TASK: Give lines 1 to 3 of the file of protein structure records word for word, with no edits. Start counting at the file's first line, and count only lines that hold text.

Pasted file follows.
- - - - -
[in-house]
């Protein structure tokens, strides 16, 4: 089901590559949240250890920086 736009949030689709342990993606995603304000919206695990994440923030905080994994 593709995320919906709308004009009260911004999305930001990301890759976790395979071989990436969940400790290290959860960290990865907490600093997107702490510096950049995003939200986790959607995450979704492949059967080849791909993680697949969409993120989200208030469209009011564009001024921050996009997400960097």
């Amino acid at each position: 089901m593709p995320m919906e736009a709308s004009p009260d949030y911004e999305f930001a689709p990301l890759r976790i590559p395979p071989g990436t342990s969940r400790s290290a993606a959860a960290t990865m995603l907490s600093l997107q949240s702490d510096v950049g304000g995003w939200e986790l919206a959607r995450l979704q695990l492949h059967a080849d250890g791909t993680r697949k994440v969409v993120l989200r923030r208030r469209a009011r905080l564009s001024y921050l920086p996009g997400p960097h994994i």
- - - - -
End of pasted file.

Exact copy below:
[in-house]
């Protein structure tokens, strides 16, 4: 089901590559949240250890920086 736009949030689709342990993606995603304000919206695990994440923030905080994994 593709995320919906709308004009009260911004999305930001990301890759976790395979071989990436969940400790290290959860960290990865907490600093997107702490510096950049995003939200986790959607995450979704492949059967080849791909993680697949969409993120989200208030469209009011564009001024921050996009997400960097």
């Amino acid at each position: 089901m593709p995320m919906e736009a709308s004009p009260d949030y911004e999305f930001a689709p990301l890759r976790i590559p395979p071989g990436t342990s969940r400790s290290a993606a959860a960290t990865m995603l907490s600093l997107q949240s702490d510096v950049g304000g995003w939200e986790l919206a959607r995450l979704q695990l492949h059967a080849d250890g791909t993680r697949k994440v969409v993120l989200r923030r208030r469209a009011r905080l564009s001024y921050l920086p996009g997400p960097h994994i």